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Future Climate Change Under SSP Emission Scenarios With GISS-E2.1

Cited 26 time in Web of Science Cited 25 time in Scopus

Nazarenko, Larissa S.; Tausnev, Nick; Russell, Gary L.; Rind, David; Miller, Ron L.; Schmidt, Gavin A.; Bauer, Susanne E.; Kelley, Maxwell; Ruedy, Reto; Ackerman, Andrew S.; Aleinov, Igor; Bauer, Michael; Bleck, Rainer; Canuto, Vittorio; Cesana, Grégory; Cheng, Ye; Clune, Thomas L.; Cook, Ben I.; Cruz, Carlos A.; Del Genio, Anthony D.; Elsaesser, Gregory S.; Faluvegi, Greg; Kiang, Nancy Y.; Kim, Daehyun; Lacis, Andrew A.; Leboissetier, Anthony; LeGrande, Allegra N.; Lo, Ken K.; Marshall, John; Matthews, Elaine E.; McDermid, Sonali; Mezuman, Keren; Murray, Lee T.; Oinas, Valdar; Orbe, Clara; García-Pando, Carlos Pérez; Perlwitz, Jan P.; Puma, Michael J.; Romanou, Anastasia; Shindell, Drew T.; Sun, Shan; Tsigaridis, Kostas; Tselioudis, George; Weng, Ensheng; Wu, Jingbo; Yao, Mao-Sung

Issue Date
American Geophysical Union
Journal of Advances in Modeling Earth Systems, Vol.14 No.7, p. e2021MS002871
This paper presents the response to anthropogenic forcing in the GISS-E2.1 climate models for the 21st century Shared Socioeconomic Pathways emission scenarios within the Coupled Model Intercomparison Project Phase 6 (CMIP6). The experiments were performed using an updated and improved version of the NASA Goddard Institute for Space Studies (GISS) coupled general circulation model that includes two different versions for atmospheric composition: A non-interactive version (NINT) with prescribed composition and a tuned aerosol indirect effect and the One-Moment Aerosol model (OMA) version with fully interactive aerosols which includes a parameterized first indirect aerosol effect on clouds. The effective climate sensitivities are 3.0°C and 2.9°C for the NINT and OMA models, respectively. Each atmospheric version is coupled to two different ocean general circulation models: The GISS ocean model (E2.1-G) and HYCOM (E2.1-H). We describe the global mean responses for all future scenarios and spatial patterns of change for surface air temperature and precipitation for four of the marker scenarios: SSP1-2.6, SSP2-4.5, SSP4-6.0, and SSP5-8.5. By 2100, global mean warming ranges from 1.5°C to 5.2°C relative to 1,850–1,880 mean temperature. Two high-mitigation scenarios SSP1-1.9 and SSP1-2.6 limit the surface warming to below 2°C by the end of the 21st century, except for the NINT E2.1-H model that simulates 2.2°C of surface warming. For the high emission scenario SSP5-8.5, the range is 4.6–5.2°C at 2100. Due to about 15% larger effective climate sensitivity and stronger transient climate response in both NINT and OMA CMIP6 models compared to CMIP5 versions, there is a stronger warming by 2100 in the SSP emission scenarios than in the comparable Representative Concentration Pathway (RCP) scenarios in CMIP5. Changes in sea ice area are highly correlated to global mean surface air temperature anomalies and show steep declines in both hemispheres, with the largest sea ice area decreases occurring during September in the Northern Hemisphere in both E2.1-G (−1.21 × 106 km2/°C) and E2.1-H models (−0.94 × 106 km2/°C). Both coupled models project decreases in the Atlantic overturning stream function by 2100. The largest decrease of 56%–65% in the 21st century overturning stream function is produced in the warmest scenario SSP5-8.5 in the E2.1-G model, comparable to the reduction in the corresponding CMIP5 GISS-E2 RCP8.5 simulation. Both low-end scenarios SSP1-1.9 and SSP1-2.6 also simulate substantial reductions of the overturning (9%–37%) with slow recovery of about 10% by the end of the 21st century (relative to the maximum decrease at the middle of the 21st century).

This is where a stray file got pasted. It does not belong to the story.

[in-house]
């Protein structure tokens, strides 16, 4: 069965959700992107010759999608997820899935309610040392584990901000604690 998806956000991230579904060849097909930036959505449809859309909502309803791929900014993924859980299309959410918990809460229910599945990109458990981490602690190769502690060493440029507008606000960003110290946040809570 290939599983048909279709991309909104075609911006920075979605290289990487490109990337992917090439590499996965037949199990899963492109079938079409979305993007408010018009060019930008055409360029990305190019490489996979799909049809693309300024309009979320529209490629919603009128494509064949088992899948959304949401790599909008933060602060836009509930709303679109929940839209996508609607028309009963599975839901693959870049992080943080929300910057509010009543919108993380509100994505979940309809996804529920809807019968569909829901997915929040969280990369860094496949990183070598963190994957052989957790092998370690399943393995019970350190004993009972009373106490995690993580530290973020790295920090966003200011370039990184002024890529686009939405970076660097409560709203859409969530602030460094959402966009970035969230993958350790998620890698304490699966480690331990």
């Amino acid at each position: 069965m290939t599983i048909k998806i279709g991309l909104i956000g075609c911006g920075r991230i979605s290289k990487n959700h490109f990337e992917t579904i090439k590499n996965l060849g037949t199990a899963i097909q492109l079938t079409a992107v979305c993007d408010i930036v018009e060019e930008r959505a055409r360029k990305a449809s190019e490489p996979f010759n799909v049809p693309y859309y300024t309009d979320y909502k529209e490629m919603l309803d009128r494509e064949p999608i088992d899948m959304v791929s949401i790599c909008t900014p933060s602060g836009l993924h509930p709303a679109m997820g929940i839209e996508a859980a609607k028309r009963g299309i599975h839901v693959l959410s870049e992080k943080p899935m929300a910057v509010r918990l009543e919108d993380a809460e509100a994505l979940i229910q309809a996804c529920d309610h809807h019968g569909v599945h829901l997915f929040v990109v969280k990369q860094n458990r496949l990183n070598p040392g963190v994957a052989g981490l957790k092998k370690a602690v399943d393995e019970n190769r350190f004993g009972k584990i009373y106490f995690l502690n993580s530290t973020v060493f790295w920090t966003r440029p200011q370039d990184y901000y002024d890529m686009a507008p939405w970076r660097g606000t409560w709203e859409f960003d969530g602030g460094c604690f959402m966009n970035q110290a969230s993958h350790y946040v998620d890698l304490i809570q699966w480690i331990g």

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  • College of Natural Sciences
  • Department of Earth and Environmental Sciences
Research Area Climate Change, Earth & Environmental Data, Severe Weather, 기후과학, 위험기상, 지구환경 데이터과학


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